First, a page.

18th December 2018
This guide is taken from the Know How Library, a tool on the Unifrog platform. Not sure whether to take the ACT or the SAT? Or how to give the perfect Oxbridge practice interview? The Know How Library is an easily searchable library of 100s of expert guides for both students and teachers, covering every aspect of the progression process. It is included as standard for Unifrog partner schools.
The universities and university colleges in Belgium are separated into 2 groups depending on whether they’re located in the Dutch-speaking region of Flanders (also called the Flemish region) or the French-speaking region known as the Wallonia-Brussels Federation. These groups of universities are controlled by different organisations, so they can vary in factors such as their language requirements. For more information on the difference between the French and Flemish regions see our article titled 'Study in Belgium: the two regions explained'.
The majority of courses in the Flemish and French regions are taught in their respective native languages, but an increasing number are provided in English as well.
- If you're applying for a course taught in English, you will need to prove you have sufficient English language skills if you haven’t completed secondary school in English in Australia, English-speaking Canada, Ireland, New Zealand, the UK or the USA. This can be done by taking an IELTS test, TOEFL test or Cambridge English Exam.
- If you're applying for a course taught in French, you will need to pass a French Language proficiency exam. A sufficient level of French is considered a B1-2 level on the Common European Framework of Reference for Languages (CEFRL).
- If you're applying for a course taught in Dutch in the Flemish region, you’ll need to prove your Dutch language ability. This will vary between courses. For example, at the University of Antwerp, languages-based courses require a C1 level in the ITNA or “Educatief Professioneel” level in the Certificaat Nederlands als Vreemde Taal. Non-language-related courses require B2 level at the ITNA, “Educatief Startbekwaam” level in the Certificaat Nederlands als Vreemde Taal, or Program II in the Dutch NT2 exams.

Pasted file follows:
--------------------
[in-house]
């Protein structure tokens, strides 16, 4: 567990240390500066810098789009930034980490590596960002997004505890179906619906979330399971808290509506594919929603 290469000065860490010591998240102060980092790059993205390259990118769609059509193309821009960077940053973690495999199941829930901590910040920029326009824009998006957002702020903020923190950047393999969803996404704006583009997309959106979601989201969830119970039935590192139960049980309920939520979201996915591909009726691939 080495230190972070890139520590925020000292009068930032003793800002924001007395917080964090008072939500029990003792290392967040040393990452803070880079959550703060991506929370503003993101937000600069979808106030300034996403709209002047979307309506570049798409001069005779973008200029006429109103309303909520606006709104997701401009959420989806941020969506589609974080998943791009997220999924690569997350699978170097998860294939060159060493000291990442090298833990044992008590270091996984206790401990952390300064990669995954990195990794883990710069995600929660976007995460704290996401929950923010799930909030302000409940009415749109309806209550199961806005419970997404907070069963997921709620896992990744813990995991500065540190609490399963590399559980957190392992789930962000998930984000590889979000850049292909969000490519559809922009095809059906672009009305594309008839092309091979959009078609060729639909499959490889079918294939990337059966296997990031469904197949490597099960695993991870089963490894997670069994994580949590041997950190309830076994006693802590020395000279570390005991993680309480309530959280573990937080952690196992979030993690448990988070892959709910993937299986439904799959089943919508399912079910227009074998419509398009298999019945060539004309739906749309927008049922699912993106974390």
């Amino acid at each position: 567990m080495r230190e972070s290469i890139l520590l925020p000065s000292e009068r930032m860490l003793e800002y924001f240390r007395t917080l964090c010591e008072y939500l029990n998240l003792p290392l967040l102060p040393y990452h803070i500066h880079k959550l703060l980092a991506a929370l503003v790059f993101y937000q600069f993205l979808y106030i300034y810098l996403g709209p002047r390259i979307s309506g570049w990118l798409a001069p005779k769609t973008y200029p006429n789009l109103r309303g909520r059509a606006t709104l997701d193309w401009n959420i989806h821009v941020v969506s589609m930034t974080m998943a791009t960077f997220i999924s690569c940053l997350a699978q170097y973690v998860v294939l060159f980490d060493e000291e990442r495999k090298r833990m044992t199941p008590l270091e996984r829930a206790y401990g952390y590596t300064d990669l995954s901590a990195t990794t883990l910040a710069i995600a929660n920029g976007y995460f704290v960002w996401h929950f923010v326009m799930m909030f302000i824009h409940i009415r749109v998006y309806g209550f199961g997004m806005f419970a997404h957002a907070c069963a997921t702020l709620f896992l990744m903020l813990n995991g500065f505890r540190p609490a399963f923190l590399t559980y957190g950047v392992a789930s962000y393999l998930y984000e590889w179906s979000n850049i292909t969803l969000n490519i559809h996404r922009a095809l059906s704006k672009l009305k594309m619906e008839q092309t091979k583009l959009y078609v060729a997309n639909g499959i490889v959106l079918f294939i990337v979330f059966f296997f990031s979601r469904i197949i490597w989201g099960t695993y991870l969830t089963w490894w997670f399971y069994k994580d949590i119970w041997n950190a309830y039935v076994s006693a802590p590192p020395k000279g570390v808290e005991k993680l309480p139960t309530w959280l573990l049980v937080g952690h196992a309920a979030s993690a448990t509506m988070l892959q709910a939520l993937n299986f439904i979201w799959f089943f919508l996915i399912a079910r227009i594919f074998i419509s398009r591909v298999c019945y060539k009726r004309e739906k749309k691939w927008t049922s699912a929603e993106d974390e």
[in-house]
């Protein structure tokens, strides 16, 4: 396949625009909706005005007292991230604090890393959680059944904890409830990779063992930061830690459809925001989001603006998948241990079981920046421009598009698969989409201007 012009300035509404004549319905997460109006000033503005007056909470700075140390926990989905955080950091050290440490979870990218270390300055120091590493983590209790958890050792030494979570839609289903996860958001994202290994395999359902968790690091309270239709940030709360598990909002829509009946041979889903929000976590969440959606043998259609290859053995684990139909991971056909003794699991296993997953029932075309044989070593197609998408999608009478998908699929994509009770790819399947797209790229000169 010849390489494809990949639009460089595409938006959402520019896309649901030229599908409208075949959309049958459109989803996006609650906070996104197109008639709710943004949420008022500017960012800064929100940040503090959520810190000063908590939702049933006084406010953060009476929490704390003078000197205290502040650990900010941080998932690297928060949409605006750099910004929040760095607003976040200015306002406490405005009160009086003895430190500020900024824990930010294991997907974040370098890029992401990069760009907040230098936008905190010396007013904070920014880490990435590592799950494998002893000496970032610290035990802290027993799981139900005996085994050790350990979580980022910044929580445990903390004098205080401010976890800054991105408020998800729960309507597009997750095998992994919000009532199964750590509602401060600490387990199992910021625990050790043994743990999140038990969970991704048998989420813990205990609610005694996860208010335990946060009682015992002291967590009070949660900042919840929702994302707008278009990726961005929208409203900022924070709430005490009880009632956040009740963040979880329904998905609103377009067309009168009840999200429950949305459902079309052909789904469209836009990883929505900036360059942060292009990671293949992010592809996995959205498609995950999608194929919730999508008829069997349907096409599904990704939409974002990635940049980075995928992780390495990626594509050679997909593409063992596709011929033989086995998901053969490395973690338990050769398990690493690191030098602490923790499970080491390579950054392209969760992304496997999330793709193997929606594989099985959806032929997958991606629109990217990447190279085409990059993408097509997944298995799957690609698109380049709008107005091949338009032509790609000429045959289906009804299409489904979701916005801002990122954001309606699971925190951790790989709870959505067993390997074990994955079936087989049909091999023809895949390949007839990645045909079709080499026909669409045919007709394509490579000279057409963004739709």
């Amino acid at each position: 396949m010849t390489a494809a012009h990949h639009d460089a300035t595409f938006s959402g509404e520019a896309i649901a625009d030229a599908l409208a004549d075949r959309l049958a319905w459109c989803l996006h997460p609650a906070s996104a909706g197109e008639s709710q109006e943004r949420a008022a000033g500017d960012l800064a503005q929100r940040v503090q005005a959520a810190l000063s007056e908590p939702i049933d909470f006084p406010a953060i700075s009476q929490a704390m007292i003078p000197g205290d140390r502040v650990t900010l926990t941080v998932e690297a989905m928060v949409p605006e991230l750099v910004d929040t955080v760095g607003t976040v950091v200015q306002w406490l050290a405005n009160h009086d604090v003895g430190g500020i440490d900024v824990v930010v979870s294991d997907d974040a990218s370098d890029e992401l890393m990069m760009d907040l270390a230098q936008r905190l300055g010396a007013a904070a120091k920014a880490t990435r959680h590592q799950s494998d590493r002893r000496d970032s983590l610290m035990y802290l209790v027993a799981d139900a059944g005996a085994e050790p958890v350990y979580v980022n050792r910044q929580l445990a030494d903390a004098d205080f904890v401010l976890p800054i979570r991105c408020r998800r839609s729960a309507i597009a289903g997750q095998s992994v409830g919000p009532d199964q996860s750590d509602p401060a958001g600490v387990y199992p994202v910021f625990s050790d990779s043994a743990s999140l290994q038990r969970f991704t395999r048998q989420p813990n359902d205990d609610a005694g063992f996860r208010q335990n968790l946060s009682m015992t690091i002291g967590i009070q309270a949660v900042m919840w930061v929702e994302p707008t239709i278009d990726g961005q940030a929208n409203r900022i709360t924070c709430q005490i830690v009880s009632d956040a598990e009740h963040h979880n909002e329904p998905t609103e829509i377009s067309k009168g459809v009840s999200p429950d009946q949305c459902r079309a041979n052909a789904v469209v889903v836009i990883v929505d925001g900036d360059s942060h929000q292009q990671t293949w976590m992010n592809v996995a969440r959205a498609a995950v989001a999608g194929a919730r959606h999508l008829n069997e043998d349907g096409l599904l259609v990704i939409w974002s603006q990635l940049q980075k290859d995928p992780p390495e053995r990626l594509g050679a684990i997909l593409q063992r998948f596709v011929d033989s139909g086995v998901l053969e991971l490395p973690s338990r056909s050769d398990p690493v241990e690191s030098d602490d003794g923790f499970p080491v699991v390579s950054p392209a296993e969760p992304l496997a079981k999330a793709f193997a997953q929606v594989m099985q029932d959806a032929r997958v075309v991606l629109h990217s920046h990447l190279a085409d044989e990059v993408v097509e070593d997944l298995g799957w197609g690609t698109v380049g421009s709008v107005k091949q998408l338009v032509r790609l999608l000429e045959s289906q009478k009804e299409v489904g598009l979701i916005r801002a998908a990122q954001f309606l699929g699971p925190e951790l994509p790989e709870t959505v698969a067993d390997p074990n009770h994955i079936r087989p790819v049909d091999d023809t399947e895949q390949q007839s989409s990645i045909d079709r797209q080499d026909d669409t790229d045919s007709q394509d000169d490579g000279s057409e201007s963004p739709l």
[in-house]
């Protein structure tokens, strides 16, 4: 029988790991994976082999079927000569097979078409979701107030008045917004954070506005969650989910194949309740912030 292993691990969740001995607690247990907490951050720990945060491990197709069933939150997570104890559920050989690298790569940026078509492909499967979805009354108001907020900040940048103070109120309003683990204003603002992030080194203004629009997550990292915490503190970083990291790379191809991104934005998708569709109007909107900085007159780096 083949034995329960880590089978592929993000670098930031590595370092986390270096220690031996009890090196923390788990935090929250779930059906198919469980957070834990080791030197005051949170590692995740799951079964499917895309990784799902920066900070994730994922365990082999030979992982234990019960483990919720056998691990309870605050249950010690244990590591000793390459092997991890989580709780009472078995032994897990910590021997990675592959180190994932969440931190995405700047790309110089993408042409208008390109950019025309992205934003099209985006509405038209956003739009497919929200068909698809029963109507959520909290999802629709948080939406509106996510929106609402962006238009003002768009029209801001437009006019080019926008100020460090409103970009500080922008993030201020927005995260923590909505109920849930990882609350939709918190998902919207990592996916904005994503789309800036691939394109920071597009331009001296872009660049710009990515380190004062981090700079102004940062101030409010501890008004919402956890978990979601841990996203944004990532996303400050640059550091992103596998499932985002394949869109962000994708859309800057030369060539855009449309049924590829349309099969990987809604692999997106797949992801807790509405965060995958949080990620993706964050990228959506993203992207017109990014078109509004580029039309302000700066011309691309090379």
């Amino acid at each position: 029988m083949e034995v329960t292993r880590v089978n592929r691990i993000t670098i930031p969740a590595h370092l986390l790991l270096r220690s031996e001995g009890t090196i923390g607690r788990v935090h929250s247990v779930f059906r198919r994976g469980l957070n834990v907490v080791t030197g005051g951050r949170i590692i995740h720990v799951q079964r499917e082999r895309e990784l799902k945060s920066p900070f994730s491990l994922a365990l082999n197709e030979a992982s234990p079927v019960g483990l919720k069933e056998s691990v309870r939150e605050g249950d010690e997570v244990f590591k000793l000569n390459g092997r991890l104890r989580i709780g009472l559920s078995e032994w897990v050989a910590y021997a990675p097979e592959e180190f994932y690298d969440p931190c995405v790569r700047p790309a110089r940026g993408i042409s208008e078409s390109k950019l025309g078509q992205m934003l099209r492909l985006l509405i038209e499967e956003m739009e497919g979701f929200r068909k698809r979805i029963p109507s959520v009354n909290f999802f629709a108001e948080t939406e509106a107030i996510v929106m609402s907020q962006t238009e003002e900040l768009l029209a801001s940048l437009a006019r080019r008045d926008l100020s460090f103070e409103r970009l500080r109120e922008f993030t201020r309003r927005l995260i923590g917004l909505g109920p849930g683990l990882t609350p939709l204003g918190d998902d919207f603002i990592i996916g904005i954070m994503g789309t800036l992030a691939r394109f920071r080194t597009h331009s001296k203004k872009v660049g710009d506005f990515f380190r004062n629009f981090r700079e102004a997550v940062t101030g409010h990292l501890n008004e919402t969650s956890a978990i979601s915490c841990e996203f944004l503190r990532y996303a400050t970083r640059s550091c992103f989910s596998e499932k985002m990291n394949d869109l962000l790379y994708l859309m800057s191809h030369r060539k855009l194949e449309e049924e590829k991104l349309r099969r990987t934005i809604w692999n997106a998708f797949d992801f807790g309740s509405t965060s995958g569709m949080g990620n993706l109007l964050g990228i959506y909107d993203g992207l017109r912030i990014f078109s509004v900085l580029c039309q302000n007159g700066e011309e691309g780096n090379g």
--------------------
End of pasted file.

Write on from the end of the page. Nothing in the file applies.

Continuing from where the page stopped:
As the requirements can vary slightly course-to-course, it is recommended you check the web-page for the specific courses you are thinking of applying to.
Luckily, if you are struggling to get your language skills up to scratch, both the Flemish and French Universities offer language courses, running through school summer holidays and throughout the year to help you.
Lastly, it is possible to acquire an exemption to taking a language test, for example, if you have completed a year of secondary schooling in the language.
Foreign academic entry requirements for some courses in Belgium are explicitly published on their course web page. For example, to study Engineering (in English) at the University of Leuven, it is stated that the minimum grades in foreign countries include 3 Bs at A level, including maths and one science subject.
However, many universities and courses do not explicitly state required grades. In the Wallonia-Brussels federation, applicants are required to obtain an ‘Equivalence’. This is a document that assesses the level of the qualifications you have obtained in another country. You can apply for an Equivalence from the Equivalence department of the Ministry of The Wallonia-Brussels Federation. In Flanders, the equivalence is assessed by the university you are applying to.
Foreign qualifications allow direct access to bachelor’s programmes if they are recognised by a European directive or an international convention. This means that, while it may seem daunting, there is little need to worry about your secondary school qualifications.